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One Year In | Taking Beer Paws Full Time

A woman with her dog. The founder of Beer Paws, Crystal K. Wiebe, poses with one of her dogs in Waldo. Wiebe pitched her company at BetaBlox in 2015, and has since experienced growth. (Photo: Austin Kuehl | Flatland)
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“One Year In” is a five-part series that revisits entrepreneurs highlighted on Flatland within the past year. We check on the progress of once-fledgling startups, see how the local entrepreneurship environment is treating them, and get to better understand their long-term decision-making. All interviews have been edited for length and clarity.

Two Blodgett commercial ovens, hunks of stainless steel that together take up as much space as the average hatchback car, lord over what was once the dining room of Crystal K. Wiebe’s Waldo home.

From these machines Beer Paws treats emerge. The treats — meatball-like orbs of barley grains, a byproduct of the beer-making process — claim to deliver high levels of protein and fiber to dogs while being low in fat. For dog owners, they allow beloved pets to share in the beer-drinking experience, without getting drunk, of course. Alongside the treats, Wiebe sells dog apparel, such as bottle opener collar attachments, coasters and “doggy beer,” a canine drink fortified with glucosamine.

Several years after its founding, and one year since we last covered it, Beer Paws is still chugging along. Indeed, it is doing well enough to allow Wiebe to make the company her full-time job.

Flatland sat down with founder Wiebe to discuss this and the Kansas City startup environment in which she and Beer Paws has found success.

What has changed since your BetaBlox [an entrepreneurship workshop and pitch day] appearance in 2015, when we last spoke with you?

“Kinda the biggest change is that I’ve been able to produce more. For the first couple years of the business, I was just using a home oven to bake everything and KitchenAid mixer. Now, I have a large industrial mixer, Hobart mixer and two industrial Blodgett ovens. So we can do in two hours what used to take six hours, and we can actually double that.”

Why did you enter BetaBlox?

“At the time that I applied for BetaBlox I was new to this whole entrepreneurship thing. I honestly didn’t have a lot of confidence in myself for starting a business or knowing what to do with it. I was just totally operating blind, had no idea what was going on, but I knew I had a good idea, I had people around me who agreed with me that this was a good idea and that there was some potential, and when I read an application for BetaBlox, it just spoke to me.”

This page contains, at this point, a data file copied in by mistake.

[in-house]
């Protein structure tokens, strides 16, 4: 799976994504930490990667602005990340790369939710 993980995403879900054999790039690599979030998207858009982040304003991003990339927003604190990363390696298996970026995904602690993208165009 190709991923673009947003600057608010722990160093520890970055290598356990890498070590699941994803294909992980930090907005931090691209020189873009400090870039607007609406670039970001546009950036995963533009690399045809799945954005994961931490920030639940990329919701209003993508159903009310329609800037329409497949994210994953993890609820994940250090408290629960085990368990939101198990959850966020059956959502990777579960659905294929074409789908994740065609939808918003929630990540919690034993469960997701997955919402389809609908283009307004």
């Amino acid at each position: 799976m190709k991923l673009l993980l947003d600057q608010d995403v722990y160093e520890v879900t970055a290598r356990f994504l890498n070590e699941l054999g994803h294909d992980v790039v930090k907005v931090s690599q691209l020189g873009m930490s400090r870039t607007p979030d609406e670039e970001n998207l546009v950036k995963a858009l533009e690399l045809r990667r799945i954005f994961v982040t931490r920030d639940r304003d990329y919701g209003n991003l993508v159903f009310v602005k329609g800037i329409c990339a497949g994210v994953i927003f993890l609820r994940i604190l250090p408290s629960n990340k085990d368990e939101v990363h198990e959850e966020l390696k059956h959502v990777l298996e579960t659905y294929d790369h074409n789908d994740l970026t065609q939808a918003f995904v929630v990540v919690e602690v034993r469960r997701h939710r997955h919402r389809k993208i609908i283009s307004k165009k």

What’s been your best decision since pitching at BetaBlox?

“I did an IndieGoGo crowdfunding campaign last fall. Even though we didn’t hit the goal that I set for that, it still allowed me to get enough money to implement my ovens.”

And your worst decision?

“Saying yes to too much. I want my brand out there, I want it in front of everyone, I want to be a part of as many events as possible because event marketing is a huge part of my business. Once I discovered that Beer Paws goes over really well at beer festivals, I wanted to do as many beer festivals as I can and get out in front of our customers, but I have to be mindful of not over committing. […] It’s still mostly just me; I’m the only real employee.”

Where is Beer Paws heading?

“[M]y plan is to take this company as far as I can possibly take it. I’ve always envisioned Beer Paws as a national brand with strong Midwest roots. So I really am excited to start pushing on some other markets. I think we have some great brand exposure and brand recognition now and a great customer base here in the overall Kansas City area. I’m originally from Nebraska, and we are received very well in Nebraska; I have a lot of great relationships there and some very loyal customers, and now we’re targeting some other nearby markets.”

What is it like to be a very small business in Kansas City, and what can the city do better?

“You have to know about all of these tax forms and all of these different licenses, and that can be very intimidating. So I don’t know if there’s something, if there’s more classes we can offer or more ways we can simplify those things because it’s very easy for someone to get caught up in all that stuff. They may have this really amazing idea, but there’s just so much red tape and bureaucracy to deal with that they might just throw up their hands and give up.”

— Austin Kuehl is an entrepreneurship contributor for Flatland. To reach Austin, email akuehl@kcpt.org.

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